He said that he hoped that in next year’s negotiations between unions and employers over new collective bargaining agreements, unions were as responsible as they have been historically, and avoided calling for inflationary pay hikes. 

“It’s tough. The war has made us all less rich, and some groups will be affected very much. But I think, there’s no point in getting wage increases if it pushes inflation higher. The trick here is to get wage increase that are for real, and not just on paper.” 

In the seminar, he said that there was a danger that the huge emergency spending packages Sweden, like other countries, had put in place to soften the impact of the Covid-19 pandemic would set a precedent, leading voters and politicians to think it was possible for governments to spend their way out of the coming economic difficulties in a similar way. 

His intention, he said, if he was reappointed finance minister after the election, would be to keep the tax rate roughly level with where it is now, neither raising nor lowering taxes, in the hope that Sweden’s state finances go into a small surplus next year.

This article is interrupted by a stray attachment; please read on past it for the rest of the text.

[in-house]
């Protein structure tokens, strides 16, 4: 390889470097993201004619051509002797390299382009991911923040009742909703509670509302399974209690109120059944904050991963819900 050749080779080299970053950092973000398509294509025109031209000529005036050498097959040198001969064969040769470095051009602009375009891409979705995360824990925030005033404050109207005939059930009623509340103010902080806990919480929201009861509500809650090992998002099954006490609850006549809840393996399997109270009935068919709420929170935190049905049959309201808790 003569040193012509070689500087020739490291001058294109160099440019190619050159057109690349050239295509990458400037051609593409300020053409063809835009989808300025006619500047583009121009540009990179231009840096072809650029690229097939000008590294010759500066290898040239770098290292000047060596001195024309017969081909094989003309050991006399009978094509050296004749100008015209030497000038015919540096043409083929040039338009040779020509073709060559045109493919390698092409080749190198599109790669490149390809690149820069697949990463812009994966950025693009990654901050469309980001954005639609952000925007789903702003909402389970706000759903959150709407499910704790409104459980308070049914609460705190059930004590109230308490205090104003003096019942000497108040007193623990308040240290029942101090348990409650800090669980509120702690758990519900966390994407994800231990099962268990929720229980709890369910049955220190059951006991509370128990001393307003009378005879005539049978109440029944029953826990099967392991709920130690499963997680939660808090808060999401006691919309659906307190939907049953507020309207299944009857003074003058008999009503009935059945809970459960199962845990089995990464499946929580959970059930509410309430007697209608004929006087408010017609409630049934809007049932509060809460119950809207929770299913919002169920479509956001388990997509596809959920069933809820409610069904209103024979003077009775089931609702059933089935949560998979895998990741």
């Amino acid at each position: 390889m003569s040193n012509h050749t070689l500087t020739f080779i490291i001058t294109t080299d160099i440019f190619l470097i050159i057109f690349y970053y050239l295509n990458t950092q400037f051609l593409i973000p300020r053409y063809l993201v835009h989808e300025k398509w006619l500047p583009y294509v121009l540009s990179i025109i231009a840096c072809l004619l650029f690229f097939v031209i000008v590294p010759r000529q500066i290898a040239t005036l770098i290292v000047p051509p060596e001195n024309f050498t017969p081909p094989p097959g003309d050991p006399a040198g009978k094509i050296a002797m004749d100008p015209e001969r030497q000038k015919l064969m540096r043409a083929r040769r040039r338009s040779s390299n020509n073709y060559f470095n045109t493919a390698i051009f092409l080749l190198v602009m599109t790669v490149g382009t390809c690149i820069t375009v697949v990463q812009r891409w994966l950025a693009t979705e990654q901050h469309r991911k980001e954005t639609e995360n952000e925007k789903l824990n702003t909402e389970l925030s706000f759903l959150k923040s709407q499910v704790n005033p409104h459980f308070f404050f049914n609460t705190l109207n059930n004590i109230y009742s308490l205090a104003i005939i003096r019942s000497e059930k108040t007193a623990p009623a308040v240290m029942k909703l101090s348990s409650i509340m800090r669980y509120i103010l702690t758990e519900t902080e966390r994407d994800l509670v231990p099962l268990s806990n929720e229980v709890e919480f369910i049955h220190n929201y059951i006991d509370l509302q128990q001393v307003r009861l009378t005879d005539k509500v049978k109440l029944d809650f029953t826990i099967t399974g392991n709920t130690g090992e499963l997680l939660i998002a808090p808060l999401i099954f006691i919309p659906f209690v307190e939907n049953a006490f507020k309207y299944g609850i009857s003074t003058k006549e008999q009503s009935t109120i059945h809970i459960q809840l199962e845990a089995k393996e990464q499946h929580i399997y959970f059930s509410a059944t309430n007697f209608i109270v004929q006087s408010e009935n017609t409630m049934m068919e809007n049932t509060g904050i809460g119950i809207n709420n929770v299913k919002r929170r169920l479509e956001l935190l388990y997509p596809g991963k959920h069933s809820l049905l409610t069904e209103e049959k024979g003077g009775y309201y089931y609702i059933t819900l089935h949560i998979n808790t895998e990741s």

He said it had been right this year to pass measures to increase the incomes of the poorest families and the poorest pensioners, and that his party would still seek to give aid targeted those least able to cope with rising prices. 

“Politics has a role,” he said. “But you need to be careful not to create too big a role, because if you think that politics can do everything, then we will start fuelling inflation. It’s a lot harder now than it was in the pandemic.” 

Shortly before the seminar, Ulf Kristersson, leader of the opposition Moderate Party, made a speech in which he accused the government of bringing in 46 new taxes over the last four years, and together in a “left-wing cartel” with other parties of planning a series of tax hikes, including a property tax, a tax on savings, a wealth tax, a tax on the highest incomes, and a reduced tax break on cleaners and other households services.

“I think they’re a bit desperate, because they’re not doing that well in the polls,” Damberg said. “So one way [of improving the situation] is to try to frighten voters. But I think our record speaks for itself, and I think Magdalena Andersson has got a lot of credibility when it comes to handling Swedish economy.” 

“She has not introduced a property tax, and she has not in the last period in government increased the tax burden on ordinary people. If you look at the tax burden in Sweden over the last period, it’s gone down, not up.”